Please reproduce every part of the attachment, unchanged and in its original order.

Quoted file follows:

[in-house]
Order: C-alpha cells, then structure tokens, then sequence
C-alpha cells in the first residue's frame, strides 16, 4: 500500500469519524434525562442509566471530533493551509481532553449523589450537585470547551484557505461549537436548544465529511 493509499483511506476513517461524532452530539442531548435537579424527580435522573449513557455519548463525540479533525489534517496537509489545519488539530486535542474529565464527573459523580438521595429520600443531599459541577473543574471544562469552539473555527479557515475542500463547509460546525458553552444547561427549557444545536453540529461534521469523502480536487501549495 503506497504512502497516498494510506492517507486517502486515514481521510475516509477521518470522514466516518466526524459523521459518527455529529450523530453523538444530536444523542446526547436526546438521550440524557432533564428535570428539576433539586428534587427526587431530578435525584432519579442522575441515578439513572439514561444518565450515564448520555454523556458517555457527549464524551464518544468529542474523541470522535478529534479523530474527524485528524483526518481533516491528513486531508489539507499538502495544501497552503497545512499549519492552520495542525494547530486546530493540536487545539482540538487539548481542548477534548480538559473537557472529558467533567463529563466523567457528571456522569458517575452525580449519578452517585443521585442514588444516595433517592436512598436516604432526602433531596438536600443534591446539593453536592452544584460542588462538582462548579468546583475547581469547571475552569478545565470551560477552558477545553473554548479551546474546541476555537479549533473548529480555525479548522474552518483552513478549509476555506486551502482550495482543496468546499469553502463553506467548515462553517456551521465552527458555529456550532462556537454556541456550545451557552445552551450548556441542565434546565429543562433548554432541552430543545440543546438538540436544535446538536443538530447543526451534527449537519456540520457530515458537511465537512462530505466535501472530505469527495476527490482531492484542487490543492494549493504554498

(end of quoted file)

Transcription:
[in-house]
Order: C-alpha cells, then structure tokens, then sequence
C-alpha cells in the first residue's frame, strides 16, 4: 500500500469519524434525562442509566471530533493551509481532553449523589450537585470547551484557505461549537436548544465529511 493509499483511506476513517461524532452530539442531548435537579424527580435522573449513557455519548463525540479533525489534517496537509489545519488539530486535542474529565464527573459523580438521595429520600443531599459541577473543574471544562469552539473555527479557515475542500463547509460546525458553552444547561427549557444545536453540529461534521469523502480536487501549495 503506497504512502497516498494510506492517507486517502486515514481521510475516509477521518470522514466516518466526524459523521459518527455529529450523530453523538444530536444523542446526547436526546438521550440524557432533564428535570428539576433539586428534587427526587431530578435525584432519579442522575441515578439513572439514561444518565450515564448520555454523556458517555457527549464524551464518544468529542474523541470522535478529534479523530474527524485528524483526518481533516491528513486531508489539507499538502495544501497552503497545512499549519492552520495542525494547530486546530493540536487545539482540538487539548481542548477534548480538559473537557472529558467533567463529563466523567457528571456522569458517575452525580449519578452517585443521585442514588444516595433517592436512598436516604432526602433531596438536600443534591446539593453536592452544584460542588462538582462548579468546583475547581469547571475552569478545565470551560477552558477545553473554548479551546474546541476555537479549533473548529480555525479548522474552518483552513478549509476555506486551502482550495482543496468546499469553502463553506467548515462553517456551521465552527458555529456550532462556537454556541456550545451557552445552551450548556441542565434546565429543562433548554432541552430543545440543546438538540436544535446538536443538530447543526451534527449537519456540520457530515458537511465537512462530505466535501472530505469527495476527490482531492484542487490543492494549493504554498